Sunday, June 24, 2012

Weekend Update on Fabrication

 The team was busy all last week machining many of the components for the telescope. In particular, the secondary mount structures were mostly completed. Below is a selection of images of the parts machined by the team.
This upcoming week we will focus on the primary mount, and hope to complete the frame, backing plates, adjustment screws, and mirror strap holders. By the end of the week, with any luck, both the primary and secondary mirrors will be able to be positioned within the telescope.

The completed base of the secondary mirror mount. Radial symmetry is essential.

The secondary brace ring. Note two of the three needed plates complete on the central structure.

The connection points for the mirror trusses and spider veins. Slight modifications were made to the designs to ensure a more secure connection. This was an interesting example of engineering principles and machining practicality coming into conflict.

The completed secondary ring, with carbon fiber 1" diameter leftover tubes added for scale.

Material is removed from a scrap part to make the connection piece between the spider veins and secondary mount. The pictured beam is approximately 2" thick.
The central secondary structure, with no attachment points for spider veins. Because it screws into the secondary mount, the inter-mirror spacing will be slightly adjustable.

Adalberto machining the secondary structures.

Note the thin grooves in which spider plates can be fitted. This part was completely modified from the original design, as the plans were aesthetically appealing but not possible to machine with the available tooling. The new design uses L-beam sections in place of curved pipe segments.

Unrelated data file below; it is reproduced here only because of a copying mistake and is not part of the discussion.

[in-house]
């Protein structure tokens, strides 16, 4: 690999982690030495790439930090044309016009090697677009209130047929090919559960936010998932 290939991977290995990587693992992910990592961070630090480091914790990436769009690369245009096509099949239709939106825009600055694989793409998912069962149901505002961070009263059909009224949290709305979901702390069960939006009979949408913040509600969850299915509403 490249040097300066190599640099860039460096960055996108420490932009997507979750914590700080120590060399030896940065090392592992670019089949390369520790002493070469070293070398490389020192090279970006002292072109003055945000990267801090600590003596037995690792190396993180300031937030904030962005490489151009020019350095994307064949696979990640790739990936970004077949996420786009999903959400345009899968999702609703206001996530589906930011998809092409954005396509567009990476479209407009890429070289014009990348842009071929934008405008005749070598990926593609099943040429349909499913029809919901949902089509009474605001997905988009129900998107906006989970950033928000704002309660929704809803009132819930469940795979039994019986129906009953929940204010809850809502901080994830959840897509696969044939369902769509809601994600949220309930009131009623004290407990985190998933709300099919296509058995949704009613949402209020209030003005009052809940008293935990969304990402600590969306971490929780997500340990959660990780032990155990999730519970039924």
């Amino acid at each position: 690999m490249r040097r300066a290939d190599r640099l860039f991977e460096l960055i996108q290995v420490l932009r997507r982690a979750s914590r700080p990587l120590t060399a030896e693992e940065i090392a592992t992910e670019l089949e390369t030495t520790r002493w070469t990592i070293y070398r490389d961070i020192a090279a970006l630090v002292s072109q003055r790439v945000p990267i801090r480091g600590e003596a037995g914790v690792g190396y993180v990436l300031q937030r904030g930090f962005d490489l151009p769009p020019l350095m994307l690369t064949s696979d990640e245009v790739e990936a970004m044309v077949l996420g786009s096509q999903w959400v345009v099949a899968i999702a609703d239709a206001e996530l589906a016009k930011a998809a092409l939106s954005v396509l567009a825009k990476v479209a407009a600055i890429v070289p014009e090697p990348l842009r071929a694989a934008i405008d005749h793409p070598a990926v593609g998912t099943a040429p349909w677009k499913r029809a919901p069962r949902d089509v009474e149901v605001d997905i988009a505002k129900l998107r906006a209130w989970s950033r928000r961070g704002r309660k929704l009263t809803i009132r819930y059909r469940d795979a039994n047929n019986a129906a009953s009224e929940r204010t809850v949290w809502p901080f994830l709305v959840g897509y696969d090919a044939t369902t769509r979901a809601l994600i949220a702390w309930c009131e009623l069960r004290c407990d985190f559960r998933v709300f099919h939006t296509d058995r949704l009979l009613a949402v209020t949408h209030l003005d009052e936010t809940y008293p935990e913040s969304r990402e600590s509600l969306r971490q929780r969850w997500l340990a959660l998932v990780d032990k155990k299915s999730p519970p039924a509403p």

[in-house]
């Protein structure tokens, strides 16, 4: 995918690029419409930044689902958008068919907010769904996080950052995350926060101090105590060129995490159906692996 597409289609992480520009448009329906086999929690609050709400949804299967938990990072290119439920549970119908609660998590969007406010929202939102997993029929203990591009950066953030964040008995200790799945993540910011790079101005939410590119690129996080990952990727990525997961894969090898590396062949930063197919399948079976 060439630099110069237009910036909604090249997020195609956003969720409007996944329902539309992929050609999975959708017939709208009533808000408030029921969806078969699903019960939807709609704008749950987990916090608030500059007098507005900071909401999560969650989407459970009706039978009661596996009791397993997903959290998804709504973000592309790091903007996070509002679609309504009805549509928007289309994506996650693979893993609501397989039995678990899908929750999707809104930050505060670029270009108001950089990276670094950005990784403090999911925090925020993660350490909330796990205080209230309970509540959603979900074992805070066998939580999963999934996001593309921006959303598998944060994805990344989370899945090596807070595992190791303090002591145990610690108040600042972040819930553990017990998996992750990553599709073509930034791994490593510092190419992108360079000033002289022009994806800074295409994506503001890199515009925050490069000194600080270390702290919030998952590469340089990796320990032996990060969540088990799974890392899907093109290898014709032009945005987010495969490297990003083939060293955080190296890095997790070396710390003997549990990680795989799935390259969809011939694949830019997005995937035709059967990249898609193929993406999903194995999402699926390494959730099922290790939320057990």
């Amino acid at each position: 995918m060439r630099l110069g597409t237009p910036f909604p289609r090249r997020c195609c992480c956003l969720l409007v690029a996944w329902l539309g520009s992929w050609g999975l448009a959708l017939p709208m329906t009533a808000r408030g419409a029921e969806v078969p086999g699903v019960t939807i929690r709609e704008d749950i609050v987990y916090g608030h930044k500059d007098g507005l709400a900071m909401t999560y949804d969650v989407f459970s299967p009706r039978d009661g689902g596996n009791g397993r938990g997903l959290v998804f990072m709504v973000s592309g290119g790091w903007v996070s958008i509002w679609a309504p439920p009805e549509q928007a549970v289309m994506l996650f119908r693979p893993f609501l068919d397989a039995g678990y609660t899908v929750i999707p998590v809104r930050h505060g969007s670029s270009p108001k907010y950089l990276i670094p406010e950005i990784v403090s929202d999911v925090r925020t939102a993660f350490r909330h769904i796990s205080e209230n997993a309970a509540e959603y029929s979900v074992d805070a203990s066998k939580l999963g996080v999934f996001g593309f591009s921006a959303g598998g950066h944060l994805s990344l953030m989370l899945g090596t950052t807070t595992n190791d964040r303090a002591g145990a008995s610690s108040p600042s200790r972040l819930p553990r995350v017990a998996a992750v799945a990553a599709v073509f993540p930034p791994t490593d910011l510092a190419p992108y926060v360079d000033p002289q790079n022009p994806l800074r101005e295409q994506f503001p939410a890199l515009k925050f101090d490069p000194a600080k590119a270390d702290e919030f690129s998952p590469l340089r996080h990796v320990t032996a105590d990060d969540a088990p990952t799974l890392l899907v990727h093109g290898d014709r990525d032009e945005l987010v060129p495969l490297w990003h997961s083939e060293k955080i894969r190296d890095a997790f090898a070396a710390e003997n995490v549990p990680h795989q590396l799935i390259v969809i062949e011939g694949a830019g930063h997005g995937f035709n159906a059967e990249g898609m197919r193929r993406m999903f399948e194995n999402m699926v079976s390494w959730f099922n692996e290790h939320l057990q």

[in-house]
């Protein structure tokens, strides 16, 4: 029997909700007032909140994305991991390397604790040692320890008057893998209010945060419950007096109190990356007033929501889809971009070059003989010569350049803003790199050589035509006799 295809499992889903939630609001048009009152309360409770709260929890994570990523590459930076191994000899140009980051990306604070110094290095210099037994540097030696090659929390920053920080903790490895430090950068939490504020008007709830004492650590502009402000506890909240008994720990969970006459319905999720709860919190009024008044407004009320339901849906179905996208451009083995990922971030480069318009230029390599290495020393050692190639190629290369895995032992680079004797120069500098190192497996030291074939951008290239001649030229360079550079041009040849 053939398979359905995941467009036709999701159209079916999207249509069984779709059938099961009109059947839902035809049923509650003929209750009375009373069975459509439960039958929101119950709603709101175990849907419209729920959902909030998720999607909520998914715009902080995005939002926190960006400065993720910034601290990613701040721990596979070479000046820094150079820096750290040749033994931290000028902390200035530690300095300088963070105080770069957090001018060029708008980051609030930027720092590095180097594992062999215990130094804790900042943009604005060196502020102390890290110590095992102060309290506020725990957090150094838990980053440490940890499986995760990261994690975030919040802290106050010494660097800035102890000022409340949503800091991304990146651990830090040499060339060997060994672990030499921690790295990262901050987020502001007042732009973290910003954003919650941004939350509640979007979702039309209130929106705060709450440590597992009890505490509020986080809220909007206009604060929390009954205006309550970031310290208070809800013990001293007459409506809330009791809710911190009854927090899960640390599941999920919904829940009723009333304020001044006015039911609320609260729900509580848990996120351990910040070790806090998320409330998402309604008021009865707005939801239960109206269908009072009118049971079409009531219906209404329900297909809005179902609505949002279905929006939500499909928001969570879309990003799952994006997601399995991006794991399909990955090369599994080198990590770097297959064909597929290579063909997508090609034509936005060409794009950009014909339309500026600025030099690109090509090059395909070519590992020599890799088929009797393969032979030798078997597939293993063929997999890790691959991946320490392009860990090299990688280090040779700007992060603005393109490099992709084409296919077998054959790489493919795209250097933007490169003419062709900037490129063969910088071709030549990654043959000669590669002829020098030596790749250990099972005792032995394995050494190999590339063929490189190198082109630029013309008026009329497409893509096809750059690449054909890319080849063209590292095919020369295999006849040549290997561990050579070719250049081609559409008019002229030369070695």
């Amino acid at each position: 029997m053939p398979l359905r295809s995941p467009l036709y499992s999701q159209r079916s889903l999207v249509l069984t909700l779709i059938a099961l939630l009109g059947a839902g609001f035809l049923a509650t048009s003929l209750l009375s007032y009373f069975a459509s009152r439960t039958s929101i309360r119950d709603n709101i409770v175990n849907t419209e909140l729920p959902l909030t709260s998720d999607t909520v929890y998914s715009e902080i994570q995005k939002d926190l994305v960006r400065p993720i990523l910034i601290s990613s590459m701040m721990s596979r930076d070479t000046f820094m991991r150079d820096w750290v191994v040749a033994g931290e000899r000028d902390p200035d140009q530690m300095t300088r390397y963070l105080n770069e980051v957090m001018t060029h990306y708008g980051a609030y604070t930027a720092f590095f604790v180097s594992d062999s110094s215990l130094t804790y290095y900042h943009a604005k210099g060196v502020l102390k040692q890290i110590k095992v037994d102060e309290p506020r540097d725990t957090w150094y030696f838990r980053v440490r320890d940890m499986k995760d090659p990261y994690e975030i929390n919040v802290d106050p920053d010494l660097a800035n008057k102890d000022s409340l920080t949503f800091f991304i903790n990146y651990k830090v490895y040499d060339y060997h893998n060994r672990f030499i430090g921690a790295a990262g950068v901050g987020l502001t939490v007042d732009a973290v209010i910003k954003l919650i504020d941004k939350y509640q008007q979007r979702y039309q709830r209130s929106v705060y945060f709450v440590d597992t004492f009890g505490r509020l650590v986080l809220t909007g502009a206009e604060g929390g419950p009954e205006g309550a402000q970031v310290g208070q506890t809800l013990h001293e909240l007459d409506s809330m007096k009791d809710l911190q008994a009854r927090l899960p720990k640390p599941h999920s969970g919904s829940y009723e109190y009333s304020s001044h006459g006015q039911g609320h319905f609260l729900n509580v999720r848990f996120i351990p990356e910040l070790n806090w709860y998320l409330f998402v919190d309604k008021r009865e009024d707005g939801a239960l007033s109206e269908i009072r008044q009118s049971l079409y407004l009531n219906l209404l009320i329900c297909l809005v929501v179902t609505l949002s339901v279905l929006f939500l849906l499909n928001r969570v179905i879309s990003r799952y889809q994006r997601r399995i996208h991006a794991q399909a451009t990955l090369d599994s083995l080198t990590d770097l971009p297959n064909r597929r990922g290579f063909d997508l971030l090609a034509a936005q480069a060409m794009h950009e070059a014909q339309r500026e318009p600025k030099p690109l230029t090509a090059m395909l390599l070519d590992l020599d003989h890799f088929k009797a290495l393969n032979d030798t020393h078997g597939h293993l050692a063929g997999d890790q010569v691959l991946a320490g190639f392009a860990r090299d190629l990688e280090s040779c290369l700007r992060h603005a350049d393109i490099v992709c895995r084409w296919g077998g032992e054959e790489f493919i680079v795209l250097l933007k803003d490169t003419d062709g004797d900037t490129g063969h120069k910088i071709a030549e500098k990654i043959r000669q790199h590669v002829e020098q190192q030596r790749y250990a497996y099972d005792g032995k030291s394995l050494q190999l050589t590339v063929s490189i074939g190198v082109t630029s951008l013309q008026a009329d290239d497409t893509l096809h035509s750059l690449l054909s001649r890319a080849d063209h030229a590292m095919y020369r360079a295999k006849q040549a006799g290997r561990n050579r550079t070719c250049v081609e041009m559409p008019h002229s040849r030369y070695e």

The view from above. Note the extremely narrow yet uniform spacing of the L-beams, requiring precise alignment.

New Team Member

The telescope team is pleased to announce the adition of Adalberto Perez to the telescope team. Adalberto is a member of the class of 2015, and comes from a small farming town in Arizona called Aguila. Adalberto's experience in high school taking pre-engineering classes paved the way towards his goal of becoming a mechanical engineer, and also have given him expertise with CAD and machine tools that fills a valuable skill vacancy in the telescope team lineup.
Adalberto has already made invaluable contributions to the mechanical design and fabrication of the telescope. His work has been an integral step towards building the CAD model into a workable design, and his vision and dedication to the project has been outstanding.

Thursday, June 21, 2012

Mechanical Fabrication

Over the past two weeks many of the telescope's mechanical components have been undergoing fabrication and finishing. In particular, the secondary mirror alignment and support structures have been a major priority due to the large number of component involved and the complexity of the apparatus. Most of the adjustment mechanisms have now been constructed, and the team is evaluating fabrication options for the spider mount sheet metal work.
Adalberto milling a secondary support bracket.

Another major project has been telescope metering. We have now cut the carbon fiber tubes to their appropriate length, and constructed mounting platforms for the primary mirror box and upper outer secondary ring. All that remains for this part of the telescope is to mount the ball and socket joints to the platforms. Once this is done, the telescope will start to look more like the finished project.

Attachment point for the truss ball-and-socket joints
The schedule for components now has most of the mechanical fabrication done by the end of June for the components already put into CAD. The only essential portions of the telescope still left to be designed and fabricated are the tertiary mirror mount and focuser holder.

Primary mirror box with attachment points.